College is expensive. Under ideal circumstances, Arizona parents have planned, saved and invested to be prepared for this expense. In addition, the child has studied and worked hard to earn a college acceptance letter. Yet, even when these things have happened, a divorce can alter the college financial picture.
A lot of things change when a couple decides to divorce. Even though they still want to give their child every possible advantage, this desire will need to be tempered with realistic financial expectations. In many cases, one parent may ask for all or a percentage of college expenses to be paid as a part of the divorce agreement. This is a valid request, yet the way in which it is addressed can be critical.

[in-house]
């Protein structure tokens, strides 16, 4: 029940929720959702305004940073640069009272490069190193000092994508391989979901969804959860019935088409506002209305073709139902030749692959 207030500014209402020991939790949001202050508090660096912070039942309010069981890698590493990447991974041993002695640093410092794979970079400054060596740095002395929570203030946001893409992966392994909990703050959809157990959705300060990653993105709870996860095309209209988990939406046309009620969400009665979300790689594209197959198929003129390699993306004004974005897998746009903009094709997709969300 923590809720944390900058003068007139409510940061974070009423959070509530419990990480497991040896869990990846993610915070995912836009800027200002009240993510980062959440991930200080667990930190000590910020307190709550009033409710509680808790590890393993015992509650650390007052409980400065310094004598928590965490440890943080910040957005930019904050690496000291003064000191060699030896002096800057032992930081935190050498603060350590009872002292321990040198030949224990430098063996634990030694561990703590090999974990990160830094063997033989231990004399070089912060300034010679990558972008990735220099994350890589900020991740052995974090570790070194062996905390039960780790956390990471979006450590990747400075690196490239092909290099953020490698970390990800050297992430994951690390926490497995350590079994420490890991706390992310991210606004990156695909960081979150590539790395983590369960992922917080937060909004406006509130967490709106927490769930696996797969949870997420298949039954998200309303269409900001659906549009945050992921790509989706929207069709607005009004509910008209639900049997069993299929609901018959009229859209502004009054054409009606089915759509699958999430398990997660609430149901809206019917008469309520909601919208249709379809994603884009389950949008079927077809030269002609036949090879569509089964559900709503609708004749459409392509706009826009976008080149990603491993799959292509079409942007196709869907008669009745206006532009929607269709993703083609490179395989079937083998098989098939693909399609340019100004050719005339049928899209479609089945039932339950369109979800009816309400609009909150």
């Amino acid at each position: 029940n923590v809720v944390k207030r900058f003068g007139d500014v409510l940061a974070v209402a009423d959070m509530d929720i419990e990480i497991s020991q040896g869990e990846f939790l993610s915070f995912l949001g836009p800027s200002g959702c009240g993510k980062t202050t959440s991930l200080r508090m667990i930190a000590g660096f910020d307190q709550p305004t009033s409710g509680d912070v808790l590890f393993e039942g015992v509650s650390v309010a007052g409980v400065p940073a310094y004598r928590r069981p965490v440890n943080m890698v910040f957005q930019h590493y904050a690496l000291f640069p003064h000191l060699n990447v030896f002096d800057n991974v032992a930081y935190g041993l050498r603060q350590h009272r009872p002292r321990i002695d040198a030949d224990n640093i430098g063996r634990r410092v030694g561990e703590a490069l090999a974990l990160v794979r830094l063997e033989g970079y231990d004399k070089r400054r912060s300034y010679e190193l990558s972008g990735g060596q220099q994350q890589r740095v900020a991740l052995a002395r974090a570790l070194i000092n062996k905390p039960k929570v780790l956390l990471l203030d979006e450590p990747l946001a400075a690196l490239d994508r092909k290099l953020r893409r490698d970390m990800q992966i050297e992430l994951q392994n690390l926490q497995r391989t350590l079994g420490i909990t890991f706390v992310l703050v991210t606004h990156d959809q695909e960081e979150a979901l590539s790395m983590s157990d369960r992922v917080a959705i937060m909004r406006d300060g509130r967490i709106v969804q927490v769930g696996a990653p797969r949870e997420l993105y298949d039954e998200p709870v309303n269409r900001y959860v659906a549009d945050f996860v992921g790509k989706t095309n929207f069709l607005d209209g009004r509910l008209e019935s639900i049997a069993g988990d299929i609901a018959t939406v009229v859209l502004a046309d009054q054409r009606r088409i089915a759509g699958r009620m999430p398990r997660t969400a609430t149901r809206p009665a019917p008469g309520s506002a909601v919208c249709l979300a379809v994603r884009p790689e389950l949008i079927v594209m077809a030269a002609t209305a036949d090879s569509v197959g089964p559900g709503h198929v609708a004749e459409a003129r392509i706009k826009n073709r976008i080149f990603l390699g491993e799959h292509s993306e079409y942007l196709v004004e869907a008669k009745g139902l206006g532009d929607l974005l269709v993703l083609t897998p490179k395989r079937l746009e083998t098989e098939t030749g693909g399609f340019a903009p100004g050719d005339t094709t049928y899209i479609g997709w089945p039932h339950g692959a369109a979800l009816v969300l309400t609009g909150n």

When finances are limited, a blanket statement regarding how college expenses will be handled can lead to more problems later on. Exactly how much and for how long will these expenses continue can be a factor. If it all possible, these are concerns that should be addressed up front.
Additionally, if money has been set aside in a 529 plan, this will need to be addressed. Typically, one parent owns this plan. As owner, this parent does have access to these funds. Exactly how such an account will be managed and monitored will also need to be addressed.
Rather than allow divorce to become an issue as far as the child's college education is concerned, many Arizona parents find it best to address these concerns up front. This way, everyone involved knows who will bear what responsibility. Experienced legal counsel can assist in making this a part of the divorce agreement.
Source: CNBC, "How to keep your divorce from sabotaging your children's college education", Lorie Konish, May 18, 2018